Bank of Canada raises interest rate to 1 per cent

Increase comes as country’s powerful growth broadens

The Bank of Canada is once again raising its benchmark interest rate as it sees the economy’s powerful performance pointing to broader, more self-sustaining growth.

The central bank hiked its rate Wednesday by one-quarter point to 1.0 per cent, its second 25-basis-point increase since July.

The move, which will likely be a surprise for some, came less than a week after the latest Statistics Canada numbers showed the economy expanded by an impressive 4.5 per cent in the second quarter.

That followed unexpectedly healthy growth in the first three months of 2017 and easily exceeded the Bank of Canada’s projections.

In a statement Wednesday, the bank said solid employment and wage growth led to strong consumer spending, while the key areas of business investment and exports also improved.

“Recent economic data have been stronger than expected, supporting the bank’s view that growth in Canada is becoming more broadly-based and self-sustaining,” the bank said.

Looking ahead, the bank insisted future rate decisions will not be “predetermined” and will be guided by upcoming economic data releases and financial market developments.

It pledged to pay particular attention paid to the economy’s potential, job-market conditions and any potential risks for Canadians from the higher costs of borrowing.

“Given elevated household indebtedness, close attention will be paid to the sensitivity of the economy to higher interest rates,” the statement said.

Even with the recent economic improvements, the bank still underlined concerns around geopolitical risks and uncertainties related to international trade and fiscal policies.

The bank predicted the pace of growth to moderate in the second half of the year.

The rate increase means governor Stephen Poloz has now reversed the two cuts he introduced in 2015 to help the economy deal with the plunge in oil prices. The bank said Wednesday the increasingly robust economy shows it no longer needs as much stimulus.

The rate hike Wednesday likely came as a bit of a surprise for some experts. Many had been expecting Poloz to wait until October before introducing the second increase.

Following a quiet August for bank officials, some believed the bank would hold off because hadn’t clearly telegraphed a September hike.

Others predicted the bank would refrain from moving the rate out of concern such a move would drive up an already strengthening Canadian dollar and pose a risk to exporters.

In its statement, the bank also said headline and core inflation have seen slight increases since July, largely as expected. It noted, however, that upward pressure on wages and prices remain more subdued than historical trends would suggest, which has also been seen in other advanced economies.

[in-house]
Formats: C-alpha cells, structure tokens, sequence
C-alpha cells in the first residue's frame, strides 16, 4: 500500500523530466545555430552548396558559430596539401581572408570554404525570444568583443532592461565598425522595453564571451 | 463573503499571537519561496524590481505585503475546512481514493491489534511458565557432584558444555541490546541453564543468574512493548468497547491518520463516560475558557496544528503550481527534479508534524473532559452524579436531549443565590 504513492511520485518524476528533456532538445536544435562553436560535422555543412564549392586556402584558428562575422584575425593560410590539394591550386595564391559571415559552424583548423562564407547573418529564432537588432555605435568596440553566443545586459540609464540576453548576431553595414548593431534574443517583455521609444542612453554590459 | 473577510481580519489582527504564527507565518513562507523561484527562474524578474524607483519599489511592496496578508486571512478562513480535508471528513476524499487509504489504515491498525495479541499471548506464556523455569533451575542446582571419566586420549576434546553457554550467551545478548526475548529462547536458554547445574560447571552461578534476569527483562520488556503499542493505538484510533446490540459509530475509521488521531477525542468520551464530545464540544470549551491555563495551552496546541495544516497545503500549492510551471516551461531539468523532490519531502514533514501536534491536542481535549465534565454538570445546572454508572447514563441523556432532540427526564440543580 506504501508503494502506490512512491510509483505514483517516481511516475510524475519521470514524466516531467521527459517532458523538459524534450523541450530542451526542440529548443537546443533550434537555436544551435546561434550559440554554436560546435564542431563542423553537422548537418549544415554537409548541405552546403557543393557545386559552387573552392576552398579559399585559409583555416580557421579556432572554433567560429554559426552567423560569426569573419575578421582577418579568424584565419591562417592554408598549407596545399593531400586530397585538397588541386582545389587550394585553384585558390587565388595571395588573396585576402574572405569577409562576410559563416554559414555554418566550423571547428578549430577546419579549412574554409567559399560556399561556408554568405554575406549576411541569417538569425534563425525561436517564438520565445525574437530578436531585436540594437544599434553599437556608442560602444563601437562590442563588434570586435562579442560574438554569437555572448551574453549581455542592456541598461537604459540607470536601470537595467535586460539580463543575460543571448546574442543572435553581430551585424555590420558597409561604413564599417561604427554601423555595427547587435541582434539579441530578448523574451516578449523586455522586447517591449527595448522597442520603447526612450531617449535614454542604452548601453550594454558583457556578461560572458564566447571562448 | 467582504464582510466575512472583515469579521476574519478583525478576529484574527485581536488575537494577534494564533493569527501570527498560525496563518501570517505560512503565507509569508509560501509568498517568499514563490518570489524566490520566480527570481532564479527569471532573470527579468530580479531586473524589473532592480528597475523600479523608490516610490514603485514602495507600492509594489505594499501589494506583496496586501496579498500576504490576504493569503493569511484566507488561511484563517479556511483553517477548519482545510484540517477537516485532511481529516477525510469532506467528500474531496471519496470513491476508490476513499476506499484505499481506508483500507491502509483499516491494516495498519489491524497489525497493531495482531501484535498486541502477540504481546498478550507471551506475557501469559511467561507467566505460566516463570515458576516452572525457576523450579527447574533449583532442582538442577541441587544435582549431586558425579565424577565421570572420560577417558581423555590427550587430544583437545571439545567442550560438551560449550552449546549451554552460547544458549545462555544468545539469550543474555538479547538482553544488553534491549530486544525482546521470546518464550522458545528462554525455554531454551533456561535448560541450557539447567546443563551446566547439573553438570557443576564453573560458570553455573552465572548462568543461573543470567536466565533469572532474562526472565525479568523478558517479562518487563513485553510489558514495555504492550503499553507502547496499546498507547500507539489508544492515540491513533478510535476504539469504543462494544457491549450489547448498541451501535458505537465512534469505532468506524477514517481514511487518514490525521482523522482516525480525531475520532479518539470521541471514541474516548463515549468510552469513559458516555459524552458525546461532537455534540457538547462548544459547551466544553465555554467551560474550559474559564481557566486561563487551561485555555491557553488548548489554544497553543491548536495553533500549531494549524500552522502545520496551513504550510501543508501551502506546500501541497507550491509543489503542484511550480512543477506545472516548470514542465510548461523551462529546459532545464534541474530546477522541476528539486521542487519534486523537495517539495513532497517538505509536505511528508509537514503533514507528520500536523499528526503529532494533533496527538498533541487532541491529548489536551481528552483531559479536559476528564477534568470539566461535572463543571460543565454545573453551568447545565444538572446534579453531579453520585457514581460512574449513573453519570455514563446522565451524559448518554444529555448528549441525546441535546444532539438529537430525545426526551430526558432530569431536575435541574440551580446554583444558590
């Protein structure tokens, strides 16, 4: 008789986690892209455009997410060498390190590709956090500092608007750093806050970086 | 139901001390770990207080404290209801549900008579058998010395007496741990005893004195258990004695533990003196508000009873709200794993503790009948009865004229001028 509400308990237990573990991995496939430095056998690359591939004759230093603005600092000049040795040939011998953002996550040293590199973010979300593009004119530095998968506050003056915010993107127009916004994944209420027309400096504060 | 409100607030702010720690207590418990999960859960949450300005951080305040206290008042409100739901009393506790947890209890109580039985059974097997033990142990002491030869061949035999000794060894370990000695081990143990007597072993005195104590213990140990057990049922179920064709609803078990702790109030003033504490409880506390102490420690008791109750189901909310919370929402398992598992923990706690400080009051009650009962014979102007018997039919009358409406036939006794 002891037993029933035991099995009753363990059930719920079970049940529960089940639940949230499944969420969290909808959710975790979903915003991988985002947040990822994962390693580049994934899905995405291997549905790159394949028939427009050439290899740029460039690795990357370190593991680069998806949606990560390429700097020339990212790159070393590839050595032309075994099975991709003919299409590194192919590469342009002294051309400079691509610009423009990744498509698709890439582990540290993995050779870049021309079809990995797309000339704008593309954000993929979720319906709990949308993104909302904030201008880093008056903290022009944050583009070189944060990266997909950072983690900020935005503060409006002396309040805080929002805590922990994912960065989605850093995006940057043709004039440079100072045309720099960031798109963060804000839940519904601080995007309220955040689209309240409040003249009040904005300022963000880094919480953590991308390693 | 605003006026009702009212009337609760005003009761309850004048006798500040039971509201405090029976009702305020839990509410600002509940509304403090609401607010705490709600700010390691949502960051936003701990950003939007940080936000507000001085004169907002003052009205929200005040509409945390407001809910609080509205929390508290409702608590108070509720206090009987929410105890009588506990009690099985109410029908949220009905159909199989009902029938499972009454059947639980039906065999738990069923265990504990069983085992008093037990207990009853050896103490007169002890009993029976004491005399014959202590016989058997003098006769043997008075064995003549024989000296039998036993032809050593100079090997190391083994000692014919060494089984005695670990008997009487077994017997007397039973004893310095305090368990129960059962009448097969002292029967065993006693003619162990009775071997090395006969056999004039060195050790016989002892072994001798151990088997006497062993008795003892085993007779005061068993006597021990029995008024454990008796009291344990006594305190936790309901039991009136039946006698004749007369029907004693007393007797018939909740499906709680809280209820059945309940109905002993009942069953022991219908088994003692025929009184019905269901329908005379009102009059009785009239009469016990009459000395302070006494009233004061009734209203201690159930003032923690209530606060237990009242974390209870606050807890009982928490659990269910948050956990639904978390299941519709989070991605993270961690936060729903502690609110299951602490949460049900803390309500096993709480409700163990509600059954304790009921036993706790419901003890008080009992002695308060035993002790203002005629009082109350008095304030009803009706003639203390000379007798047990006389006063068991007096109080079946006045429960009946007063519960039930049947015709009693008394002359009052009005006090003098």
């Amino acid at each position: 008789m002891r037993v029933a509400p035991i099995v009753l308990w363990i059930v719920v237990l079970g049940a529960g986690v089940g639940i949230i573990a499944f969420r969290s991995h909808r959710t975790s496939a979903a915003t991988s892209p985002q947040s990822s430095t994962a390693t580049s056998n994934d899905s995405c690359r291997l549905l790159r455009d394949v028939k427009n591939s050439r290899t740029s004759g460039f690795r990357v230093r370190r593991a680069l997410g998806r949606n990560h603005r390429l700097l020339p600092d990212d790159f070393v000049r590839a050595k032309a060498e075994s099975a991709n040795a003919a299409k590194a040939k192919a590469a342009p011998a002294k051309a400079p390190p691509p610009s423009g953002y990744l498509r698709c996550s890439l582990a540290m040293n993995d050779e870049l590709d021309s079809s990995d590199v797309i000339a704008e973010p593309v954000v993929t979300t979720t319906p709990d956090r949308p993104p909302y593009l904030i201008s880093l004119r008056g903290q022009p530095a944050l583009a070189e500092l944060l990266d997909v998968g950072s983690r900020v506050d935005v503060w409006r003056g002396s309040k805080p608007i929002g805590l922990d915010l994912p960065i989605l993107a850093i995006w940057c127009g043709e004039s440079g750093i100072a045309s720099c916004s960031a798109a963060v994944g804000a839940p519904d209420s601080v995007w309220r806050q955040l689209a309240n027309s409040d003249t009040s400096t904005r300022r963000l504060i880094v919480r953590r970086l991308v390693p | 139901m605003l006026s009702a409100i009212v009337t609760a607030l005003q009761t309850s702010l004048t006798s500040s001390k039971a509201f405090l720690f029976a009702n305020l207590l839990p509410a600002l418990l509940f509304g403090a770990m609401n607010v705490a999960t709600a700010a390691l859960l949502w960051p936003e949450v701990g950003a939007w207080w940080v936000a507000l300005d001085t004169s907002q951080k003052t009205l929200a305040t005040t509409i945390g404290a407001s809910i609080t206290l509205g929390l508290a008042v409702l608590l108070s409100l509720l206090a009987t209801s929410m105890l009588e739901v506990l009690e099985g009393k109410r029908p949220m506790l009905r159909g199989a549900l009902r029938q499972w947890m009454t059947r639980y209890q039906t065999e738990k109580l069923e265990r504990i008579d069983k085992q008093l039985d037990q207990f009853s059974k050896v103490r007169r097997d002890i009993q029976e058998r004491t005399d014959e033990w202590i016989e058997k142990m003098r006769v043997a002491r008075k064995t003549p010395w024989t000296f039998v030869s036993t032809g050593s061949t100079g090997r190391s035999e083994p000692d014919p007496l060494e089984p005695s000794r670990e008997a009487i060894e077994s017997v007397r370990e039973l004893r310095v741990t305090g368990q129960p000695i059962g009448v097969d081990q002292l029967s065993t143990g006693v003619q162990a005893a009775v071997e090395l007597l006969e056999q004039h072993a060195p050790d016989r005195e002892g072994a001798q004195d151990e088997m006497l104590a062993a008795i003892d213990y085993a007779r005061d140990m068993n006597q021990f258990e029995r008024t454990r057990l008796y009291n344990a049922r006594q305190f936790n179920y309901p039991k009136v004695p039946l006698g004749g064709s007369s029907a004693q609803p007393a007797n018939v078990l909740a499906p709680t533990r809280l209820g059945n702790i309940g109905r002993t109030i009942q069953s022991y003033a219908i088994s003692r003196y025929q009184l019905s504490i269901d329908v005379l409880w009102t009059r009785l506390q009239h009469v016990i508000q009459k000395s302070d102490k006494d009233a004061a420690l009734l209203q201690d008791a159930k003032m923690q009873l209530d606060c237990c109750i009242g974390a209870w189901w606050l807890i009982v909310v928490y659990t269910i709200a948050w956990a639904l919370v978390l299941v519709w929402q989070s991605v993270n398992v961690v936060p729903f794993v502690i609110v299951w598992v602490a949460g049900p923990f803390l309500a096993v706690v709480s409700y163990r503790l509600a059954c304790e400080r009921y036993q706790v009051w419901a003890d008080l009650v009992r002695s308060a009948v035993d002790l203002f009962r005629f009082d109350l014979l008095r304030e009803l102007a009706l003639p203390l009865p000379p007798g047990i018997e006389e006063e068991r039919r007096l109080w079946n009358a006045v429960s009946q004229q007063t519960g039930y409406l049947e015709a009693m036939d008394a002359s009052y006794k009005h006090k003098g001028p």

Andy Blatchford, The Canadian Press

Like us on Facebook and follow us on Twitter.

Just Posted

B.C. BUDGET: Fare freeze, free travel for seniors on BC Ferries

A complete fare freeze will be put into place on major routes, and fares will be rolled back on smaller routes by 15 per cent

Victoria cannabis advocates call proposed trust fund an ‘overreach’

BCICA says North Saanich councillor’s ideas on cannabis ‘cherry picking’

BC BUDGET: New spaces a step to universal child care

Fees reduced for licensed daycare operators

BC BUDGET: NDP cracks down on speculators, hidden ownership

Foreign buyers’ tax extended to Fraser Valley, Okanagan, Vancouver Island

BC BUDGET: Payroll tax replaces medical premiums

Health spending to increase $1.5 billion for drugs, primary care teams

VIDEO: Top 10 B.C. budget highlights

The NDP is focusing on childcare, affordable housing and speeding up the elimination of MSP premiums

How to keep local news visible in your Facebook feed

Facebook has changed the news feed to emphasize personal connections. You might see less news.

Canucks blow three goal lead, lose to Avalanche in overtime

Vancouver struggled on the penalty kill, as Colorado scored all five goals on the powerplay

Widow of avalanche victim sues Golden lodge operator

A woman from Alberta is suing guides, their mountain guide association and the lodge operator for negligence

BC BUDGET: NDP hope to nix court delays with $15 million cash influx

Union says funding could stop sheriffs from leaving for higher paid jobs

Cattlemen urge B.C. to prevent erosion caused during 2017 wildfire season

Other concerns are fencing restoration and repair, and a lack of feed for cattle.

Patrick Brown’s Tory leadership bid fate looms

Brown’s bid to for Tory leadership to be decided on Wednesday

Duncan cousins found guilty of aggravated sexual assault

Assault so violent, victim required surgery

Alberta shrugs off B.C. legal challenge on wine ban

The potential fine Alberta faces for violating free trade rules according to economic development minister

Most Read